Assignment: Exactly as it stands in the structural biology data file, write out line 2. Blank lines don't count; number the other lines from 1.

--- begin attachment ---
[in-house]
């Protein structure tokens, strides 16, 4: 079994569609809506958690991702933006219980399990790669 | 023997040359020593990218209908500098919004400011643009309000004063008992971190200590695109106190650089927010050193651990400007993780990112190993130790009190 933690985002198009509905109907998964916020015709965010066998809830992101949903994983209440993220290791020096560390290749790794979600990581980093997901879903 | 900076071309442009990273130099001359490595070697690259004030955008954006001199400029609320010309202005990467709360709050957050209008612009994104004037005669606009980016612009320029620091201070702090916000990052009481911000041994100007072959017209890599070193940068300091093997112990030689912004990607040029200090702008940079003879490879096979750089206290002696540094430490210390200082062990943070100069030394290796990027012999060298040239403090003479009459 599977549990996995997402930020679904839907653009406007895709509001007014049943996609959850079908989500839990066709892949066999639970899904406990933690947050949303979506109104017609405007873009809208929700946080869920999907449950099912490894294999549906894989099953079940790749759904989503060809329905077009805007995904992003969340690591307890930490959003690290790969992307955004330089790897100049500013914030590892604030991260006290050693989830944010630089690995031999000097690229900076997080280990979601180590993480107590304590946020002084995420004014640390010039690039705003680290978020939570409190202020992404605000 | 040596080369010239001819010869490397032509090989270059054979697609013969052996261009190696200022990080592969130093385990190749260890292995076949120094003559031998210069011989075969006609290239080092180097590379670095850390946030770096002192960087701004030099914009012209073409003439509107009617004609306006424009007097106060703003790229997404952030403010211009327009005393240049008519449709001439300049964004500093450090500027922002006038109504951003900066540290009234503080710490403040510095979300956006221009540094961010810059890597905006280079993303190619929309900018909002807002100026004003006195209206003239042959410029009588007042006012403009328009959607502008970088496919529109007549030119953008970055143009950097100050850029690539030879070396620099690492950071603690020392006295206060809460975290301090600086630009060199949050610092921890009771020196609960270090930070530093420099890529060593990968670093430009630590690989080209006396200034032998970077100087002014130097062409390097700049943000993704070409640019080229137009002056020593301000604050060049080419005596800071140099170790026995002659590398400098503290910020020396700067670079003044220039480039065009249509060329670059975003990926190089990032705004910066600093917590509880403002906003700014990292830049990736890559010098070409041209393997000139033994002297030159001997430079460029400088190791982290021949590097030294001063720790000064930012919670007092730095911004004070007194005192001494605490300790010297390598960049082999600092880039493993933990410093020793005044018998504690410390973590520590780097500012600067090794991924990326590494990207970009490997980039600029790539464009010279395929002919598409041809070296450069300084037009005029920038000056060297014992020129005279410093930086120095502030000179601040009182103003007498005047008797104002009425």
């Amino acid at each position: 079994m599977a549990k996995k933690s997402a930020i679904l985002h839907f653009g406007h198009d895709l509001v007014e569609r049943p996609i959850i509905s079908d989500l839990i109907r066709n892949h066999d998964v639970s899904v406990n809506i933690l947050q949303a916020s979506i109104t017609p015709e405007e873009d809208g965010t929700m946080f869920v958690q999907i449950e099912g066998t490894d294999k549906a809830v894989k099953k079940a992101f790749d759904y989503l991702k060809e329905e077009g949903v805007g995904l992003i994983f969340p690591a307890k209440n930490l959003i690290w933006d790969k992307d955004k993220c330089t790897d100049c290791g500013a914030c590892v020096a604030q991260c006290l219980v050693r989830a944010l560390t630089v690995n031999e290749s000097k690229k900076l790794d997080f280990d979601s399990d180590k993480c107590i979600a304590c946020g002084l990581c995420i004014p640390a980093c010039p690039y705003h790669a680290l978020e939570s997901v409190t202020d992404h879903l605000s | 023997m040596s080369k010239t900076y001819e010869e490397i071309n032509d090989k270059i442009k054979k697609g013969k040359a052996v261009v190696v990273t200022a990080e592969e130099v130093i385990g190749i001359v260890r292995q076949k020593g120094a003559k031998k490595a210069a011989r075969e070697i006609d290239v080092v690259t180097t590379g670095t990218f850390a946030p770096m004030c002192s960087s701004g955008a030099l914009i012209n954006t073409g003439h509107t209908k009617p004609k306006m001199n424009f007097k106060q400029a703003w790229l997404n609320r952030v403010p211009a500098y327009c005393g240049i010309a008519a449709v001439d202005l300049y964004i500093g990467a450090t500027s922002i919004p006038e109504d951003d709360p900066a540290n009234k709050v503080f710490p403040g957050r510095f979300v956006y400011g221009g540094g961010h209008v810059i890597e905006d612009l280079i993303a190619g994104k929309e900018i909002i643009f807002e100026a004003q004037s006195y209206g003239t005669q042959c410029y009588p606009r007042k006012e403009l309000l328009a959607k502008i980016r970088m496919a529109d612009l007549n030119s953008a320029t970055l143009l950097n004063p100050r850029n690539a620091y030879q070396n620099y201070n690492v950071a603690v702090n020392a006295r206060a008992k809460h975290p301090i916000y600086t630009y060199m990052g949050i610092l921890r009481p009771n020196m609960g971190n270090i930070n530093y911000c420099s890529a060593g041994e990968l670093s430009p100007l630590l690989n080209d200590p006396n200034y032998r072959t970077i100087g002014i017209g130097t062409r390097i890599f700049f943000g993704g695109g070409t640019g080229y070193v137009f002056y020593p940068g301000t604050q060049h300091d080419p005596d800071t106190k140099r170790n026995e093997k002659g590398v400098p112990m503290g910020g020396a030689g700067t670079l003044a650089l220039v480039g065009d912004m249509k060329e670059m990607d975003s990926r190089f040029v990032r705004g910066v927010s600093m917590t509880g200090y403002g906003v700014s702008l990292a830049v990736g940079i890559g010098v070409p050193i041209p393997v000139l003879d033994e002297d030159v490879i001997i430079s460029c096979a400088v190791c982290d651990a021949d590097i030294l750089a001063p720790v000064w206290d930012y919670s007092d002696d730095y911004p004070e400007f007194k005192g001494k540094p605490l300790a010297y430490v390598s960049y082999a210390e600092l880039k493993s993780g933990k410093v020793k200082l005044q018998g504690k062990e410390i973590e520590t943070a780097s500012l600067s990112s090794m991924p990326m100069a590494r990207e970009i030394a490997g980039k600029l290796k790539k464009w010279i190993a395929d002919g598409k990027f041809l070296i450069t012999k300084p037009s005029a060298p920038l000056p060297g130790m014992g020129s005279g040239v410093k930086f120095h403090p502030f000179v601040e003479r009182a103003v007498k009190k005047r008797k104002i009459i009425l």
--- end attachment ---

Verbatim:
């Protein structure tokens, strides 16, 4: 079994569609809506958690991702933006219980399990790669 | 023997040359020593990218209908500098919004400011643009309000004063008992971190200590695109106190650089927010050193651990400007993780990112190993130790009190 933690985002198009509905109907998964916020015709965010066998809830992101949903994983209440993220290791020096560390290749790794979600990581980093997901879903 | 900076071309442009990273130099001359490595070697690259004030955008954006001199400029609320010309202005990467709360709050957050209008612009994104004037005669606009980016612009320029620091201070702090916000990052009481911000041994100007072959017209890599070193940068300091093997112990030689912004990607040029200090702008940079003879490879096979750089206290002696540094430490210390200082062990943070100069030394290796990027012999060298040239403090003479009459 599977549990996995997402930020679904839907653009406007895709509001007014049943996609959850079908989500839990066709892949066999639970899904406990933690947050949303979506109104017609405007873009809208929700946080869920999907449950099912490894294999549906894989099953079940790749759904989503060809329905077009805007995904992003969340690591307890930490959003690290790969992307955004330089790897100049500013914030590892604030991260006290050693989830944010630089690995031999000097690229900076997080280990979601180590993480107590304590946020002084995420004014640390010039690039705003680290978020939570409190202020992404605000 | 040596080369010239001819010869490397032509090989270059054979697609013969052996261009190696200022990080592969130093385990190749260890292995076949120094003559031998210069011989075969006609290239080092180097590379670095850390946030770096002192960087701004030099914009012209073409003439509107009617004609306006424009007097106060703003790229997404952030403010211009327009005393240049008519449709001439300049964004500093450090500027922002006038109504951003900066540290009234503080710490403040510095979300956006221009540094961010810059890597905006280079993303190619929309900018909002807002100026004003006195209206003239042959410029009588007042006012403009328009959607502008970088496919529109007549030119953008970055143009950097100050850029690539030879070396620099690492950071603690020392006295206060809460975290301090600086630009060199949050610092921890009771020196609960270090930070530093420099890529060593990968670093430009630590690989080209006396200034032998970077100087002014130097062409390097700049943000993704070409640019080229137009002056020593301000604050060049080419005596800071140099170790026995002659590398400098503290910020020396700067670079003044220039480039065009249509060329670059975003990926190089990032705004910066600093917590509880403002906003700014990292830049990736890559010098070409041209393997000139033994002297030159001997430079460029400088190791982290021949590097030294001063720790000064930012919670007092730095911004004070007194005192001494605490300790010297390598960049082999600092880039493993933990410093020793005044018998504690410390973590520590780097500012600067090794991924990326590494990207970009490997980039600029790539464009010279395929002919598409041809070296450069300084037009005029920038000056060297014992020129005279410093930086120095502030000179601040009182103003007498005047008797104002009425």